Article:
Amir feels so guilty and can’t take the guilt anymore to where he waits for Hassan and his dad Ali to leave the house and he frames Hassan by putting the watch that Baba gave him and the money he got for his birthday under Hassan mattress that way Baba would ask them to leave so Amir didn’t have to deal with the guilt anymore. What Amir was least expecting happened; Baba confronted Hassan and Ali about stealing the watch and money. Baba came right out and said, “Did you steal that money? Did you steal Amir’s watch, Hassan?”(105). Hassan replies saying, “yes”(105). Amir was not expecting Hassan to actually say yes so he was very shocked when Hassan said yes. Since Baba said the only sin was theft, Amir thought that Baba would surely dismiss them. Baba’s response shocks everyone. Baba says, “I forgive you”(105).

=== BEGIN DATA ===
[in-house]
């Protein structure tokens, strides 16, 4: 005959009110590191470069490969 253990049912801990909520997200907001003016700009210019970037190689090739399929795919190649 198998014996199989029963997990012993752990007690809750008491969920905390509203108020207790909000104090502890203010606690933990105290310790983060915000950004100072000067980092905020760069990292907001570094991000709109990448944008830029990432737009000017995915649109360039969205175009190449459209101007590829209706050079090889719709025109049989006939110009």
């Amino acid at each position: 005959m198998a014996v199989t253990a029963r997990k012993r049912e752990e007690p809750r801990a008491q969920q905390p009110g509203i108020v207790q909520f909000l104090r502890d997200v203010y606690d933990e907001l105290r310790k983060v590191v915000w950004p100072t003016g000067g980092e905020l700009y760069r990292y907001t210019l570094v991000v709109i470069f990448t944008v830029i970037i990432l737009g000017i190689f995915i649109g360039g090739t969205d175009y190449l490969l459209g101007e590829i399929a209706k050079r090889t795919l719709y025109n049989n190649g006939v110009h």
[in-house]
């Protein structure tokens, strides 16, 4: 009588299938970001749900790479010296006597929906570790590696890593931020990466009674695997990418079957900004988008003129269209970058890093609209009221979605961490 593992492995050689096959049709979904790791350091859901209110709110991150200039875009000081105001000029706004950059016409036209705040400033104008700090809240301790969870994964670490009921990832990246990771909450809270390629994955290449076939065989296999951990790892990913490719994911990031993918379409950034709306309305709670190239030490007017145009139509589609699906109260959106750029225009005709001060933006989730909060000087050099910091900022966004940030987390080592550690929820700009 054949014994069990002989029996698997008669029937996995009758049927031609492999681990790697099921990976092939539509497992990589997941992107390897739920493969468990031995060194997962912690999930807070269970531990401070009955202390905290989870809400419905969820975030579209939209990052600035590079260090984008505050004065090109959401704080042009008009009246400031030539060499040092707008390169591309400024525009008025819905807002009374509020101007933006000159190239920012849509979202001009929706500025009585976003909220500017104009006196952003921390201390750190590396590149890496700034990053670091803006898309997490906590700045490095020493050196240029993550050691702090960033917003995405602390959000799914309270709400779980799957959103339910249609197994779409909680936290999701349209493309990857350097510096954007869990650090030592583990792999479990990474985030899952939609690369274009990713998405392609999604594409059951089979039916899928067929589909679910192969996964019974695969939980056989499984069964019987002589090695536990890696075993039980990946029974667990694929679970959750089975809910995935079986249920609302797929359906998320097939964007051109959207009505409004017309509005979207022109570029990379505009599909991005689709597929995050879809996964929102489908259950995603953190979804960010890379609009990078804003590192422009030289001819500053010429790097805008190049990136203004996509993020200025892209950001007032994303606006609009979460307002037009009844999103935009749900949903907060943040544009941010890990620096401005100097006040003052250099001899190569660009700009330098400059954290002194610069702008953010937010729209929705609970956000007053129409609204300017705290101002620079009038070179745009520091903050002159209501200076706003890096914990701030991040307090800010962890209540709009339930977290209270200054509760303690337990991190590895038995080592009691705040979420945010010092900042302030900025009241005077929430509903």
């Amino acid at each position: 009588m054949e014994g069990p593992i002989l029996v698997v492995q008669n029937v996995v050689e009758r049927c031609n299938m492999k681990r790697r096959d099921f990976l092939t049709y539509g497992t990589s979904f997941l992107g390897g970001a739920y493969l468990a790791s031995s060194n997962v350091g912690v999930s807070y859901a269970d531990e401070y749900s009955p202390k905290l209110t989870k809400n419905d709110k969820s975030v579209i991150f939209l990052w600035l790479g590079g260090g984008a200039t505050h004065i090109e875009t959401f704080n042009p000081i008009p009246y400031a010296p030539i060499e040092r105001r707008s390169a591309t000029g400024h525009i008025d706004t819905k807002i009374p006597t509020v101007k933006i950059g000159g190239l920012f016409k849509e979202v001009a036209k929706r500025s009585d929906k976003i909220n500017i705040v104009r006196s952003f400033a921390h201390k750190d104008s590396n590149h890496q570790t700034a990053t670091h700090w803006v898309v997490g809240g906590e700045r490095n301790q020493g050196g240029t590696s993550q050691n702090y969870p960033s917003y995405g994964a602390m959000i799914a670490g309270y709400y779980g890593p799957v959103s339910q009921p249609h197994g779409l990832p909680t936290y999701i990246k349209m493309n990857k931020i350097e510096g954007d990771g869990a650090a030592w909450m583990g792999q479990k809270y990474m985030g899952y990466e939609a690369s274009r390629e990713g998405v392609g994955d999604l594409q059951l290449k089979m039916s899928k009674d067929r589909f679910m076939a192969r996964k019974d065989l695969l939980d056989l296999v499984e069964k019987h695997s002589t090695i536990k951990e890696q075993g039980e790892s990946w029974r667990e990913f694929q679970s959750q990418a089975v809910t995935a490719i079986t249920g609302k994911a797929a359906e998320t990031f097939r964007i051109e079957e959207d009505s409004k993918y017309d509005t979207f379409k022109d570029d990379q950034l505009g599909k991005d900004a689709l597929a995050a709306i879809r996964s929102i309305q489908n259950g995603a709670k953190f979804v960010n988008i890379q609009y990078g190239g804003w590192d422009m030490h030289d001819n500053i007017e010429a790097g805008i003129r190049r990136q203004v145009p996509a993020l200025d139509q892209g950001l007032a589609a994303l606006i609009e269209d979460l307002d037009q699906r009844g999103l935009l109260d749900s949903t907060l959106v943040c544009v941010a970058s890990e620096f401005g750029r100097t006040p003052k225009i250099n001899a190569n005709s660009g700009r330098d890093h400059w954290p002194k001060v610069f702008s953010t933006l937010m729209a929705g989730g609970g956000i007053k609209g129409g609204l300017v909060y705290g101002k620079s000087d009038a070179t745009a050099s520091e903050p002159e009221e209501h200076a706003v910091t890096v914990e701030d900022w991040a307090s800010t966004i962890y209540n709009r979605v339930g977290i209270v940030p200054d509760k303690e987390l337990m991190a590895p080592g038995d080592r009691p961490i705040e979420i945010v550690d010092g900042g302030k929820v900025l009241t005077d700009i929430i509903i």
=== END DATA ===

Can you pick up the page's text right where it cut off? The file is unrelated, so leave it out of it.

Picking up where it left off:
Amir was so shocked because Baba said the worst sin to do was theft. Ali then said that him and Hassan are leaving and couldn’t stay here any longer because of what happened. Baba was crying hysterically begging them not to go. Amir refused the call of not stepping up and protecting Hassan and felt so guilty he framed him to get them to leave. In the end everything worked out in Amir’s favor and they left Kabul, which doesn’t make Amir a hero, it makes him a coward. Amir is not a full on hero because he refuses to call Hassan his friend due to race, class issues and because Hassan was Amir’s servant. Amir at first didn’t even consider him and Hassan as “friends”. “I never thought of Hassan and me as friends either”(25). Later throughout the book Amir starts to realize that Hassan is more than just his servant. Hassan has always called Amir his friend and brother but Amir could never come out and say it back.